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Fletcher, M. D., Jones, S. L., White, P. R., Dolder, C. N., Lineton, B., & Leighton, T. G. (2018). Public exposure to ultrasound and very high-frequency sound in air. The Journal of the Acoustical Society of America, 144(4), 2554–2564. 
Added by: Mark Grimshaw-Aagaard (11/28/22, 8:58 AM)   Last edited by: Mark Grimshaw-Aagaard (11/28/22, 9:00 AM)
Resource type: Journal Article
Peer reviewed
DOI: 10.1121/1.5063817
BibTeX citation key: Fletcher2018
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Categories: General
Keywords: Hearing, Ultrasound
Creators: Dolder, Fletcher, Jones, Leighton, Lineton, White
Collection: The Journal of the Acoustical Society of America
Resources citing this (Bibliography: WIKINDX Master Bibliography)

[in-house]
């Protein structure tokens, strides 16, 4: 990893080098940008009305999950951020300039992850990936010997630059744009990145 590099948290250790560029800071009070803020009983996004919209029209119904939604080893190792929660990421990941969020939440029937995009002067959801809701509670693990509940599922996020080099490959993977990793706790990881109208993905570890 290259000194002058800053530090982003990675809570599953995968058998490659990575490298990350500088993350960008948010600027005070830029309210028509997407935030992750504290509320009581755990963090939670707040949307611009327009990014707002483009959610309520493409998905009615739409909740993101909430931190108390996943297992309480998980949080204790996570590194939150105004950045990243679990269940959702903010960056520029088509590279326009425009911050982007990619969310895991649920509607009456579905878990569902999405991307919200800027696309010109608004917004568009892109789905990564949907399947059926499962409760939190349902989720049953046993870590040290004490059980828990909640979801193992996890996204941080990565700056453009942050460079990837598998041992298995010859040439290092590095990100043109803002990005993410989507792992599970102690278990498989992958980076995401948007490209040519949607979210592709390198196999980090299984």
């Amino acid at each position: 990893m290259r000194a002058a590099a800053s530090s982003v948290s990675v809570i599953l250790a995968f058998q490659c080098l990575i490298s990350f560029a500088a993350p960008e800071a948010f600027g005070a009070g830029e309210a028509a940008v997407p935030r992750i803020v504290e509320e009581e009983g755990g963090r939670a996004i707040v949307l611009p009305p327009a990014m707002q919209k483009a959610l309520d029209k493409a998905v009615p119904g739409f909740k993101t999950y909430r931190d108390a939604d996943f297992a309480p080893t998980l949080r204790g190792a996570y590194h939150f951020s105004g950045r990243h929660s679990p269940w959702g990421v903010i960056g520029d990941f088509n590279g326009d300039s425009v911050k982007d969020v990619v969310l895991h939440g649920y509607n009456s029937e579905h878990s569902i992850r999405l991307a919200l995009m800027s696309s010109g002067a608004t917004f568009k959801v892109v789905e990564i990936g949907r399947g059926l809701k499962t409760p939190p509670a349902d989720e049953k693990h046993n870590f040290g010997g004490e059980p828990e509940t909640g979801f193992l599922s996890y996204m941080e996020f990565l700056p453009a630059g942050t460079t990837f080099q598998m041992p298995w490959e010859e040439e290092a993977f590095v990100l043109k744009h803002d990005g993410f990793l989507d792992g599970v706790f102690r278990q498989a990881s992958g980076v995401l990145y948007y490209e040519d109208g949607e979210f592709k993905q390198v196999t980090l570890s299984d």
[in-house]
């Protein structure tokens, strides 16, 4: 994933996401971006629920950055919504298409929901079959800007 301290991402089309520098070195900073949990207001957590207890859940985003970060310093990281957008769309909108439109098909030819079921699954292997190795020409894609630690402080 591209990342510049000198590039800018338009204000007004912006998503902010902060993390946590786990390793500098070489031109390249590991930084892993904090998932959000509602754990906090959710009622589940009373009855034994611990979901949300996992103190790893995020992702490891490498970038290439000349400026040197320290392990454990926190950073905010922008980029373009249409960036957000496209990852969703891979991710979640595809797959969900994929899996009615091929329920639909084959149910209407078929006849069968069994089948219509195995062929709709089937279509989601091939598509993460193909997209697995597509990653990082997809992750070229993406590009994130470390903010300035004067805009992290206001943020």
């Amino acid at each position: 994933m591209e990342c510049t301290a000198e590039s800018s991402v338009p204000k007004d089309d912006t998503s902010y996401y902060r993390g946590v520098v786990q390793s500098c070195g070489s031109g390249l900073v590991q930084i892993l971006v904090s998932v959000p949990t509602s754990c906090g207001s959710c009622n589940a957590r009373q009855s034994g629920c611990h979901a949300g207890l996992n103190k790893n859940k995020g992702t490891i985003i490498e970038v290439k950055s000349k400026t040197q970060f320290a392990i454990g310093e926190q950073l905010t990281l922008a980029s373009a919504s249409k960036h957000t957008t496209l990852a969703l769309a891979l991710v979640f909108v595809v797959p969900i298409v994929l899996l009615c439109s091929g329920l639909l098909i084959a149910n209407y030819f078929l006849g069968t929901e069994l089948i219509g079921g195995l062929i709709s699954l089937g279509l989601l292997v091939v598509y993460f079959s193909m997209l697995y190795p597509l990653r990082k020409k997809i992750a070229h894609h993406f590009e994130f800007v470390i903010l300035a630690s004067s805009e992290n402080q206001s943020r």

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"Recent work showing the presence of a new generation of ultrasound (US) sources in public places has reopened the debate about whether there are adverse effects of US on humans, and has identified weaknesses in standards and exposure guidelines. Systems that rely on very high-frequency sound (VHFS) and US include public-address voice-alarm (PAVA) systems (whose operational status is often monitored using tones at ∼20 kHz) and pest deterrents. In this study, sound pressure levels (SPLs) produced by 16 sources that were either publically available or installed in busy public spaces were measured. These sources were identified through a citizen science project, wherein members of the public were asked to provide smartphone recordings of VHFS/US sources. With measurements made in realistic listening positions, pest deterrents were found that produced levels of up to 100 dB SPL at ∼20 kHz, and a hand dryer was found to produce 84 dB SPL at 40 kHz. PAVA systems were found to emit lower levels of up to 76 dB SPL at ∼20 kHz. Pest deterrents measured breach recommended safe listening limits for public exposure for people who are nearby even for relatively short periods."
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